Wednesday, December 19, 2001

The Acid Test for Intellectual Property Once upon a time, people understood that society benefited most when ideas (know in content production circles as "intellectual property") are in the public domain. Since they cost nothing to share, their market is efficient when they're free for everyone to use. In economic terms, ideas achieve Pareto Optimality in the public domain.

It was also understood that some ideas take up front investment to produce. Drug development costs millions of dollars. Novels take hundreds of hours to write. For idea producers to fill an intellectual commons, they must recoup the cost of their investment (otherwise they would never make the investment in the first place). Copyright law empowers the copyright holder to artificially restrict the quantity of the idea (keep it out of the public domain) and so make excess profit on it, this excess profit covering the initial speculative investment.

Therefore the acid test for good intellectual property law is obvious: does this law get ideas into the public domain as quickly as possible?

Let's look at how some copyright laws stack up:

1) Copyright for 14 years. Initially, copyright was only for 14 years (and limited to maps, charts and books). Since producing a creative work takes significant investment, it makes sense to grant the producer some monopoly power over that idea so they can have a return on that investment (and so invest more). 17 years is probably too long in today's world, so something shorter, like 3 years might be better.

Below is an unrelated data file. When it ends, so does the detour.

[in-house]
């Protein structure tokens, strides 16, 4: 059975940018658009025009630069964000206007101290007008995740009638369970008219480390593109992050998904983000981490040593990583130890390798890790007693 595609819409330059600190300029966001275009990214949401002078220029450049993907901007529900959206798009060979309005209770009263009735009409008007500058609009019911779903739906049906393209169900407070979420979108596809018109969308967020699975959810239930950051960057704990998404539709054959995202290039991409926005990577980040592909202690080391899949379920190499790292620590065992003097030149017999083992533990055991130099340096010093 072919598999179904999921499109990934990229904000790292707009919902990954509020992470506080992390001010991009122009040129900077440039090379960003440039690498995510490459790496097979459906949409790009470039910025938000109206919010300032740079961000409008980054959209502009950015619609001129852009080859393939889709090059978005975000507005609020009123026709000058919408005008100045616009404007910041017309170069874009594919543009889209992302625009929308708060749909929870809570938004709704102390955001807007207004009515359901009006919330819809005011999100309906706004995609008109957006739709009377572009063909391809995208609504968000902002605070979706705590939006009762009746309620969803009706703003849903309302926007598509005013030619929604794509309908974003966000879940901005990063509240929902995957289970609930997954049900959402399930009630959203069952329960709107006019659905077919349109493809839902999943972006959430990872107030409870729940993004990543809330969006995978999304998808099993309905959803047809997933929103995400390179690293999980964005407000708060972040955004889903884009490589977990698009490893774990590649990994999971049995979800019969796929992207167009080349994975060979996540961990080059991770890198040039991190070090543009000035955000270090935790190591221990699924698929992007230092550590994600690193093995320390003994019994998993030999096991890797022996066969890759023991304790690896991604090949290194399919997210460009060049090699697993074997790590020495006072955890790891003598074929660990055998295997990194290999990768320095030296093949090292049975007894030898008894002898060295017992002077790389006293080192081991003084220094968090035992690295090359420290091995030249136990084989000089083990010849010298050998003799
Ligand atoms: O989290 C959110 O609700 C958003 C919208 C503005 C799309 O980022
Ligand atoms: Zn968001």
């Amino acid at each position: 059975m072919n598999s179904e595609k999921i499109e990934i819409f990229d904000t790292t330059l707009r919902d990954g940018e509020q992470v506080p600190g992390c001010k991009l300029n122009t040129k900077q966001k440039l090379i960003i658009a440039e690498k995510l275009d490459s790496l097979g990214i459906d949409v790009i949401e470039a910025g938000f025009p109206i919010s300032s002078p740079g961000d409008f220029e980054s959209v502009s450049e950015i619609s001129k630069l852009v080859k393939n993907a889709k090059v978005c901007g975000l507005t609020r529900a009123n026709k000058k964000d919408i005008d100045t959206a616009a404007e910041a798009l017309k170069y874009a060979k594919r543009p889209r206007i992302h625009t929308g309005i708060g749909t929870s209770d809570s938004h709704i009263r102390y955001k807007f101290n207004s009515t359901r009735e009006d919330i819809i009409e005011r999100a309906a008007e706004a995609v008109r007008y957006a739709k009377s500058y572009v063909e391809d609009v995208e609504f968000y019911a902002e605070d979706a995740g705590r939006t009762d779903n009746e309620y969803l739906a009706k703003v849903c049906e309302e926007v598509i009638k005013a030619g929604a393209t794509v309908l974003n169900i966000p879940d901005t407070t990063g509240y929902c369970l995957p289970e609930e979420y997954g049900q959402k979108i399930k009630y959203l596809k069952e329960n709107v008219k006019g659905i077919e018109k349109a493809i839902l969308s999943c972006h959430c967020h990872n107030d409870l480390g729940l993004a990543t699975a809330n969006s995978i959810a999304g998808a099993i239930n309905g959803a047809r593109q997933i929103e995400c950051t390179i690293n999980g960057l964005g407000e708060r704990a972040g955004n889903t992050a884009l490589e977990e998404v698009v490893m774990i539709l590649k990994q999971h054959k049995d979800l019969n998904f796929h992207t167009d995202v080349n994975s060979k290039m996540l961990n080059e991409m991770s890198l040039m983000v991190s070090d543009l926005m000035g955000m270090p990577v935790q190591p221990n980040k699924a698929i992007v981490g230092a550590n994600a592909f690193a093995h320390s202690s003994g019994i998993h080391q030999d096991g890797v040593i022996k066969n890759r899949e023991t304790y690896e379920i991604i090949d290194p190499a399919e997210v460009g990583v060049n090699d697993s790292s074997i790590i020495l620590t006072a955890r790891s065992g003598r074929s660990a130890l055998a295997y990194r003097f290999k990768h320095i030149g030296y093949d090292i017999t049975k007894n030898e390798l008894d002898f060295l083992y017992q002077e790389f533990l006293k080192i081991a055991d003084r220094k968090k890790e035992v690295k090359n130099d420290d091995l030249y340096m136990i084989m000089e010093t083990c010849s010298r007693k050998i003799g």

2) Copyright for author's lifetime plus 70 years (retroactively extended). This clearly does nothing to enrich the public domain. Extending copyright beyond author's lifetime cannot possibly motivate him to produce more, because he's dead. Neither can retroactive extension, as the idea is already produced. 70 years is criminally long.

3) Patent on drugs. Drugs cost millions of dollars over several years to develop. If they were not patented, this investment would clearly never happen and we would have fewer drugs. This is bad, so drug patents are a good idea. How long should the patent be? For expensive things like drugs, probably a while, and for cheaper things, less time. Whatever it takes to support reasonable investment.

4) Patent on software/business models. Producing valuable software processes or business models must help a company make more money (otherwise they wouldn't be valuable). Since companies try to make more money anyway, these patents just keep ideas out of the public domain. They do not help create new ideas, and so fail the acid test.

5) Voluntary GPL: GPL'd work is copyrighted (well, copylefted) and not in the public domain. Nevertheless, it has many of the benefits of public domain work and therefore is clearly more valuable than proprietary software. Under reasonable copyright, GPL'd work would enter the true public domain in about 3 years. Under current copyright law, since RMS is around 40, Emacs won't enter the public domain until 2112.

6) Mandatory GPL: Software incurs development cost, and the GPL does not allow the producer to make up that cost. Therefore, if all software had to be written under the GPL, we would have less software, which would be bad. This is not a criticism against the "viral" nature of the GPL, which is the only tool defenders of the intellectual commons have to enlarge the public domain in today's oppressive copyright climate, but a criticism against the position that all software must be GPL'd. GPL'd software is better than proprietary software, but proprietary software is better than no software at all (Free Software folks disagree with this last point).

It's not difficult to think intelligently about what copyright law should be (even though the patent office, legislature, and legal profession continue to misunderstand its purpose). Copyright should be a friend to the public domain, and help enrich it with ideas it would not otherwise have. The acid test--"does this law get ideas into the public domain as quickly as possible?"--refocuses the debate on what an idea is and what role it plays in an innovative, efficient society.
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